Kirakosian says that by studying paintings, drawings, and sculptures, students can better understand how concepts of justice and truth were established in medieval Europe, and compare those historical concepts to their own. Learning with museum objects helped students explore theoretical concepts beyond their historical definition.
Despite significant support from museum staff, she initially found it difficult to narrow her object list from the extensive database in order to meet course objectives. Ultimately, the process improved the course: “I found that it was a good exercise for me to determine why the object is important and then guide my students in their own discovery of its relevance for the course.”
Takeaways and best practices
Afford multiple moments for discovery.
On each page of the course site, Kirakosian included an image of an object suited to the topic to familiarize students with primary sources in the digital sphere. For their written assignments, they drew from real life experience with the material—in class, in Houghton Library, the museums, and beyond. Students also revisited their personal definition of justice, authored at the start of the semester, in the final class discussion.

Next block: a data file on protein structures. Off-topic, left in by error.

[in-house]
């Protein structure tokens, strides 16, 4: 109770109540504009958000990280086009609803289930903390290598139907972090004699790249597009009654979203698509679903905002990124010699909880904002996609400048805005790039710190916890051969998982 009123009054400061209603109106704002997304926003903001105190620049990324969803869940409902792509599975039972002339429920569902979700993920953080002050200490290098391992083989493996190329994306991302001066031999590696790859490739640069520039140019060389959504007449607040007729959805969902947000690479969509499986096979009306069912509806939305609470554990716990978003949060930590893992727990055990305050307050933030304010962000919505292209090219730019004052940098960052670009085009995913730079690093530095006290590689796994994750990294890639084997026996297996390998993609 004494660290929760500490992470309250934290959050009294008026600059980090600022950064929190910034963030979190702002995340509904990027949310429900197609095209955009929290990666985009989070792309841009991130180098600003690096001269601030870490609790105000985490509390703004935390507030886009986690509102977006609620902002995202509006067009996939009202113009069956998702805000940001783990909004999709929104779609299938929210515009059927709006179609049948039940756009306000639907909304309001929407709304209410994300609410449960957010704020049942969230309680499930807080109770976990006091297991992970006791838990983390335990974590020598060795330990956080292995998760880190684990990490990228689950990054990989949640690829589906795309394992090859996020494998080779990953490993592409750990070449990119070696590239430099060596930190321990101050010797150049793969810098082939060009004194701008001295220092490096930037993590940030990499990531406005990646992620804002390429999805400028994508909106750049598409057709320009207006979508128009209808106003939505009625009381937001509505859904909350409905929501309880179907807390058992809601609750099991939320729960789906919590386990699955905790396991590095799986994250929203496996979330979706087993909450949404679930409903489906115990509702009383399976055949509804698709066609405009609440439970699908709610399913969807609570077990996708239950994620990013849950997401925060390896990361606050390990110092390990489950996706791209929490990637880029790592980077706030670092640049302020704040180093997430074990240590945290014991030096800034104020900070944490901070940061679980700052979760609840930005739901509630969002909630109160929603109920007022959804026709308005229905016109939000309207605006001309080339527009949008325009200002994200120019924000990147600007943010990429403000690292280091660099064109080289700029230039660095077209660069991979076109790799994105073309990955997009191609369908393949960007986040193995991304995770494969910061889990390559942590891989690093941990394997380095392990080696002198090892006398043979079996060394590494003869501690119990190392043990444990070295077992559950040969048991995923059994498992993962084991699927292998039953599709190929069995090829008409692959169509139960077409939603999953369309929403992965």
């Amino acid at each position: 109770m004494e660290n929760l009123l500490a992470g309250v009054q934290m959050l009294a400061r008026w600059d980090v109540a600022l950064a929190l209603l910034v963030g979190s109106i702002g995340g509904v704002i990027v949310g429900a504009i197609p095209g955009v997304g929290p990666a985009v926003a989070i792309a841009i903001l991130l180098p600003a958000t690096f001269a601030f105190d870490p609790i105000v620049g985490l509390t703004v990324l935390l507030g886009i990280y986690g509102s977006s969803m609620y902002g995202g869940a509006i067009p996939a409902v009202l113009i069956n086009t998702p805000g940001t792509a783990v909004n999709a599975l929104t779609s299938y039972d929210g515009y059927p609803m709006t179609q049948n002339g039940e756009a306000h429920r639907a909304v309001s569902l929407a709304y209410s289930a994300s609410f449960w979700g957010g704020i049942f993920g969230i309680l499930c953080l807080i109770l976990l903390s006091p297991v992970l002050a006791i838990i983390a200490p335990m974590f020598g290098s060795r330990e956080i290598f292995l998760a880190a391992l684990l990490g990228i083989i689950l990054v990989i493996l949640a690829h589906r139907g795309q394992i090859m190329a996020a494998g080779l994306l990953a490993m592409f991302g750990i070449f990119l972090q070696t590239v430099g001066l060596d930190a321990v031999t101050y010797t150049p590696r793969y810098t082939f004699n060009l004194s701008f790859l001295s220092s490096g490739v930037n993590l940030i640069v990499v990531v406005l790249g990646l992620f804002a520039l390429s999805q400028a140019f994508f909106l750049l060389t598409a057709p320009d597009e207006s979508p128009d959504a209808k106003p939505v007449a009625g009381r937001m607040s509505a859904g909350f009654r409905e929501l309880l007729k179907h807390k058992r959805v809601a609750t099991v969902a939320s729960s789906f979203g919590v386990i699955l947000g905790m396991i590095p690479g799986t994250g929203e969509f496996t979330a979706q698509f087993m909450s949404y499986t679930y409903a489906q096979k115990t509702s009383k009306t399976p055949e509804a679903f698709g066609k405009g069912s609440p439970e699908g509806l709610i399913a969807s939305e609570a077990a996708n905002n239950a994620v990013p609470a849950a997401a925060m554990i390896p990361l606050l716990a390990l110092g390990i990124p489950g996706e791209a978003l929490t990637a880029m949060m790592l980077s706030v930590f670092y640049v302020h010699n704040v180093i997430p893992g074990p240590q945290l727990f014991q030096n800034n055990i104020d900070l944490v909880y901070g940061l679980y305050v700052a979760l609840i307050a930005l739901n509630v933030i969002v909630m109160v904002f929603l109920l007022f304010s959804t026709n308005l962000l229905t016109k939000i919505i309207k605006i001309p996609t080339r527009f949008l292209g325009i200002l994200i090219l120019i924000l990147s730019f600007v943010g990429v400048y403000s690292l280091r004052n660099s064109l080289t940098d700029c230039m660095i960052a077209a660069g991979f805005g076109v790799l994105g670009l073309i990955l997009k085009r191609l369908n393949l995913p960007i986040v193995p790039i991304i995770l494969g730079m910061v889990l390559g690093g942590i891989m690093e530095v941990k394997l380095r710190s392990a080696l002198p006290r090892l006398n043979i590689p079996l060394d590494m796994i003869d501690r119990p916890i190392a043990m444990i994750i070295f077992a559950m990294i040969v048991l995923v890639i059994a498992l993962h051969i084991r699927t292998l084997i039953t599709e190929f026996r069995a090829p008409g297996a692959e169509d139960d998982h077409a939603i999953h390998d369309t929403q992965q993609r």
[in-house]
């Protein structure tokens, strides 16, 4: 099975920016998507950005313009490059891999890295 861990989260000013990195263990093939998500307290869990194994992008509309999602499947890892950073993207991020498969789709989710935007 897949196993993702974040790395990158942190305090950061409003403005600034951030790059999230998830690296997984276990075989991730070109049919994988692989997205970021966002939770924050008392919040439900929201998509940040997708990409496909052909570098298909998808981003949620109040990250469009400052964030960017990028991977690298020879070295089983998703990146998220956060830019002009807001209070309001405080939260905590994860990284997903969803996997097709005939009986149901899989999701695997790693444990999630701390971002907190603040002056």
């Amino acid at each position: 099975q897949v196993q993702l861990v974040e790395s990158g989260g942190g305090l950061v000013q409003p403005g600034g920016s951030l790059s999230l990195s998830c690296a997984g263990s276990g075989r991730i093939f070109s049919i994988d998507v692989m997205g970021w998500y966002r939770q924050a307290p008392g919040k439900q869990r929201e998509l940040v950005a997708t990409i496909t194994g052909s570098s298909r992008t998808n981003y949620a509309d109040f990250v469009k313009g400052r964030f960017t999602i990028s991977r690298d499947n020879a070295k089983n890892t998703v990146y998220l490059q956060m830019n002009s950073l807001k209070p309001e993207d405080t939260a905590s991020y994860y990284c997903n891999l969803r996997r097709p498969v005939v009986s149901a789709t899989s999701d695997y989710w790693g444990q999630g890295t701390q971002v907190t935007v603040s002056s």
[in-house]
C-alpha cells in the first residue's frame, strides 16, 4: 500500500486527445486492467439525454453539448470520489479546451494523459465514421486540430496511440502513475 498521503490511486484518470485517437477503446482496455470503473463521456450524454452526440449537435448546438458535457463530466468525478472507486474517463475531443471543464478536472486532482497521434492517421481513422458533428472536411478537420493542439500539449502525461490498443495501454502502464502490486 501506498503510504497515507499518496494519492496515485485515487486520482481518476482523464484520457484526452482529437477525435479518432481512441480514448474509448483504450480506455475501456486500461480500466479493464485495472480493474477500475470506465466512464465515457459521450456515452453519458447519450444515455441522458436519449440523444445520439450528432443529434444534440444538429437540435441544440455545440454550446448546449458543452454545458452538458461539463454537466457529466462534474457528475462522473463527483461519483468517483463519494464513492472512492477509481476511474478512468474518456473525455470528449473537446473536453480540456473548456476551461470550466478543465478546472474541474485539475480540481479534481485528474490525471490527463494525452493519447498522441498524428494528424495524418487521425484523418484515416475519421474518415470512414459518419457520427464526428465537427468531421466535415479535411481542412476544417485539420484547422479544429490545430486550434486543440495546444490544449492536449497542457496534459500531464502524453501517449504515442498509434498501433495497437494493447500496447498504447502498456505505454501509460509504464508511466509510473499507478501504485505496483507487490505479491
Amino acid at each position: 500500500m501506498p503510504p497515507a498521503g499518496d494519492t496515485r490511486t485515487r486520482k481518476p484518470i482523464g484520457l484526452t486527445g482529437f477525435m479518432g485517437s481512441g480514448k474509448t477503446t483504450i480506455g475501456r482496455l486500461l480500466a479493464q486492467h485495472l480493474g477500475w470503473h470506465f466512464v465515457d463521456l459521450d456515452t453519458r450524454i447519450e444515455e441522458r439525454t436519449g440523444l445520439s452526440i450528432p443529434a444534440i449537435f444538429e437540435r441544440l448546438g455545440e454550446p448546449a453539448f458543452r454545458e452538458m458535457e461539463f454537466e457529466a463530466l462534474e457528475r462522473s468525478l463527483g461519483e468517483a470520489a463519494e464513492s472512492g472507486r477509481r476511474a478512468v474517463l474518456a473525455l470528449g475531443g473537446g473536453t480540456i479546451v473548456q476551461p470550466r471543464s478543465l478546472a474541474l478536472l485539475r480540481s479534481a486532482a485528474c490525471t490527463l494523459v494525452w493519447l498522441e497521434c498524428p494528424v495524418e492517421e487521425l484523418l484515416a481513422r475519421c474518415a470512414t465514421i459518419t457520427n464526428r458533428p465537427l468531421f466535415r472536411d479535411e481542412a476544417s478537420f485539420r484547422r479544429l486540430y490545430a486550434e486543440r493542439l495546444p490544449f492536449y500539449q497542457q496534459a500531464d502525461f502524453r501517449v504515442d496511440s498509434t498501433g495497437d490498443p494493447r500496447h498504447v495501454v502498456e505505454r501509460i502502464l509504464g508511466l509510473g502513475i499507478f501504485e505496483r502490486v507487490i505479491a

Utilize an existing collection.
Each semester, instructors can take advantage of mini exhibits curated by others. Kirakosian extended the impact of her installation by holding a session for students of a colleague’s law and literature course.
Introduce a new layer of skills.
In future courses, Kirakosian hopes to collaborate with students to develop museum exhibits, empowering them to experience the curative process.
These course-related displays get students into the museums and create a special link to the space, broadening their perspective on the subject matter: “They experience the complexity of a given topic and understand that they are part of a research discussion.”